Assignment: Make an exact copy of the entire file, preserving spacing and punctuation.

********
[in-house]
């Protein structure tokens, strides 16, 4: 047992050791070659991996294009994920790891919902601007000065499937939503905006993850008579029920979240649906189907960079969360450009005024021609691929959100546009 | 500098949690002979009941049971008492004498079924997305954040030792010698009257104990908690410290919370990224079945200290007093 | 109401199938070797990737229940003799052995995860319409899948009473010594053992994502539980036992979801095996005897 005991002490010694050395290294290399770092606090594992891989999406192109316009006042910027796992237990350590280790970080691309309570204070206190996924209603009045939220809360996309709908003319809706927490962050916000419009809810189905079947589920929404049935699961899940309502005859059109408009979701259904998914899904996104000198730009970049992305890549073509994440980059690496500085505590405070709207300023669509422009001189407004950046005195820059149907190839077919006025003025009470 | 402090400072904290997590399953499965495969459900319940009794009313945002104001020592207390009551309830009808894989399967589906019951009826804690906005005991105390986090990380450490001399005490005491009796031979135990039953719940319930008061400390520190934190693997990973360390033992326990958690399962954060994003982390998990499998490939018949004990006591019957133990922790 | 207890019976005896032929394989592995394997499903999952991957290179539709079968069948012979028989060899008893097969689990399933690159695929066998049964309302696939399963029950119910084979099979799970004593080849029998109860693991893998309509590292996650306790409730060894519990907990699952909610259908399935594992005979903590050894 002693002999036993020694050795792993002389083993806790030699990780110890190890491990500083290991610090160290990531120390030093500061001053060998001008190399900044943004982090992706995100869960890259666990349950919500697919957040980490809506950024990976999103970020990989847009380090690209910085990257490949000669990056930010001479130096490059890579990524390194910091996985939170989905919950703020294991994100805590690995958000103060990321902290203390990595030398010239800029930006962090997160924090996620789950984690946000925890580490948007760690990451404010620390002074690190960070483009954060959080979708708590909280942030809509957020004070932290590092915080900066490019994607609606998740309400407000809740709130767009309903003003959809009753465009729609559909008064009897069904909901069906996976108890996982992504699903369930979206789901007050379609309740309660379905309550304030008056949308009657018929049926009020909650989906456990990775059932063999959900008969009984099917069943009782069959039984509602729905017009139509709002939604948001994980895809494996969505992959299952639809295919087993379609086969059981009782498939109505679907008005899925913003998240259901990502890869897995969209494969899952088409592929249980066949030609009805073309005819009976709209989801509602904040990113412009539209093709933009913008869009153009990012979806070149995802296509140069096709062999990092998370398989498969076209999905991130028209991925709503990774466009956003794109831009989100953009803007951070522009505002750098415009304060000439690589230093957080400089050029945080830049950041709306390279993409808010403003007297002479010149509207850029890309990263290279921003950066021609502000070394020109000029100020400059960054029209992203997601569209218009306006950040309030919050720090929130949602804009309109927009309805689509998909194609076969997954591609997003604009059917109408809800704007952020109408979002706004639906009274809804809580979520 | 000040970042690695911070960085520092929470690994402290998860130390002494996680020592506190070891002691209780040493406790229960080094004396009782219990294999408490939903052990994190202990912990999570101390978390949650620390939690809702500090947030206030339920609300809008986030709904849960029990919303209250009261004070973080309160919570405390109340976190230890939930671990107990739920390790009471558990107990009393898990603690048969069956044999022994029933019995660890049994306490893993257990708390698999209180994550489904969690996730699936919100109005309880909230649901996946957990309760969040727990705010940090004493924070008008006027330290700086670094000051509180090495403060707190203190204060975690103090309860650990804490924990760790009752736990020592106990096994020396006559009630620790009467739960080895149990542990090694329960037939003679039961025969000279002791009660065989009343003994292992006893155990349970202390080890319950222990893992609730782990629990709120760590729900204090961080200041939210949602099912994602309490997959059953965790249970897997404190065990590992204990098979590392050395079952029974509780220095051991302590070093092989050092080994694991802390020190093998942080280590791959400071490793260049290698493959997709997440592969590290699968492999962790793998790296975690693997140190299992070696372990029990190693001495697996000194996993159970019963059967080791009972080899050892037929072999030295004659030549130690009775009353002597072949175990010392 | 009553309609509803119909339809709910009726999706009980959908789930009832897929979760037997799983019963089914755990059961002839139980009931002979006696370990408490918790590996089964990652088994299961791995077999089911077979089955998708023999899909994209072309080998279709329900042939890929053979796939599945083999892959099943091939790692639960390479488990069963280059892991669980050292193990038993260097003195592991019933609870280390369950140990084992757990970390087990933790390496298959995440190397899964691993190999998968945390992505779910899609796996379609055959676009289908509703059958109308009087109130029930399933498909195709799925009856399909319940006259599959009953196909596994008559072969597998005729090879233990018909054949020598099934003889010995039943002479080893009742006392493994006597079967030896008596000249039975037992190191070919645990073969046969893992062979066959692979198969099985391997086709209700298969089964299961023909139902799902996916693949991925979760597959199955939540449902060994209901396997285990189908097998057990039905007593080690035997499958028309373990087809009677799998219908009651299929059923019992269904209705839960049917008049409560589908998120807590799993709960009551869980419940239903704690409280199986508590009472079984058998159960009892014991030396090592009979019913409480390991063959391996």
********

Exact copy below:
[in-house]
């Protein structure tokens, strides 16, 4: 047992050791070659991996294009994920790891919902601007000065499937939503905006993850008579029920979240649906189907960079969360450009005024021609691929959100546009 | 500098949690002979009941049971008492004498079924997305954040030792010698009257104990908690410290919370990224079945200290007093 | 109401199938070797990737229940003799052995995860319409899948009473010594053992994502539980036992979801095996005897 005991002490010694050395290294290399770092606090594992891989999406192109316009006042910027796992237990350590280790970080691309309570204070206190996924209603009045939220809360996309709908003319809706927490962050916000419009809810189905079947589920929404049935699961899940309502005859059109408009979701259904998914899904996104000198730009970049992305890549073509994440980059690496500085505590405070709207300023669509422009001189407004950046005195820059149907190839077919006025003025009470 | 402090400072904290997590399953499965495969459900319940009794009313945002104001020592207390009551309830009808894989399967589906019951009826804690906005005991105390986090990380450490001399005490005491009796031979135990039953719940319930008061400390520190934190693997990973360390033992326990958690399962954060994003982390998990499998490939018949004990006591019957133990922790 | 207890019976005896032929394989592995394997499903999952991957290179539709079968069948012979028989060899008893097969689990399933690159695929066998049964309302696939399963029950119910084979099979799970004593080849029998109860693991893998309509590292996650306790409730060894519990907990699952909610259908399935594992005979903590050894 002693002999036993020694050795792993002389083993806790030699990780110890190890491990500083290991610090160290990531120390030093500061001053060998001008190399900044943004982090992706995100869960890259666990349950919500697919957040980490809506950024990976999103970020990989847009380090690209910085990257490949000669990056930010001479130096490059890579990524390194910091996985939170989905919950703020294991994100805590690995958000103060990321902290203390990595030398010239800029930006962090997160924090996620789950984690946000925890580490948007760690990451404010620390002074690190960070483009954060959080979708708590909280942030809509957020004070932290590092915080900066490019994607609606998740309400407000809740709130767009309903003003959809009753465009729609559909008064009897069904909901069906996976108890996982992504699903369930979206789901007050379609309740309660379905309550304030008056949308009657018929049926009020909650989906456990990775059932063999959900008969009984099917069943009782069959039984509602729905017009139509709002939604948001994980895809494996969505992959299952639809295919087993379609086969059981009782498939109505679907008005899925913003998240259901990502890869897995969209494969899952088409592929249980066949030609009805073309005819009976709209989801509602904040990113412009539209093709933009913008869009153009990012979806070149995802296509140069096709062999990092998370398989498969076209999905991130028209991925709503990774466009956003794109831009989100953009803007951070522009505002750098415009304060000439690589230093957080400089050029945080830049950041709306390279993409808010403003007297002479010149509207850029890309990263290279921003950066021609502000070394020109000029100020400059960054029209992203997601569209218009306006950040309030919050720090929130949602804009309109927009309805689509998909194609076969997954591609997003604009059917109408809800704007952020109408979002706004639906009274809804809580979520 | 000040970042690695911070960085520092929470690994402290998860130390002494996680020592506190070891002691209780040493406790229960080094004396009782219990294999408490939903052990994190202990912990999570101390978390949650620390939690809702500090947030206030339920609300809008986030709904849960029990919303209250009261004070973080309160919570405390109340976190230890939930671990107990739920390790009471558990107990009393898990603690048969069956044999022994029933019995660890049994306490893993257990708390698999209180994550489904969690996730699936919100109005309880909230649901996946957990309760969040727990705010940090004493924070008008006027330290700086670094000051509180090495403060707190203190204060975690103090309860650990804490924990760790009752736990020592106990096994020396006559009630620790009467739960080895149990542990090694329960037939003679039961025969000279002791009660065989009343003994292992006893155990349970202390080890319950222990893992609730782990629990709120760590729900204090961080200041939210949602099912994602309490997959059953965790249970897997404190065990590992204990098979590392050395079952029974509780220095051991302590070093092989050092080994694991802390020190093998942080280590791959400071490793260049290698493959997709997440592969590290699968492999962790793998790296975690693997140190299992070696372990029990190693001495697996000194996993159970019963059967080791009972080899050892037929072999030295004659030549130690009775009353002597072949175990010392 | 009553309609509803119909339809709910009726999706009980959908789930009832897929979760037997799983019963089914755990059961002839139980009931002979006696370990408490918790590996089964990652088994299961791995077999089911077979089955998708023999899909994209072309080998279709329900042939890929053979796939599945083999892959099943091939790692639960390479488990069963280059892991669980050292193990038993260097003195592991019933609870280390369950140990084992757990970390087990933790390496298959995440190397899964691993190999998968945390992505779910899609796996379609055959676009289908509703059958109308009087109130029930399933498909195709799925009856399909319940006259599959009953196909596994008559072969597998005729090879233990018909054949020598099934003889010995039943002479080893009742006392493994006597079967030896008596000249039975037992190191070919645990073969046969893992062979066959692979198969099985391997086709209700298969089964299961023909139902799902996916693949991925979760597959199955939540449902060994209901396997285990189908097998057990039905007593080690035997499958028309373990087809009677799998219908009651299929059923019992269904209705839960049917008049409560589908998120807590799993709960009551869980419940239903704690409280199986508590009472079984058998159960009892014991030396090592009979019913409480390991063959391996």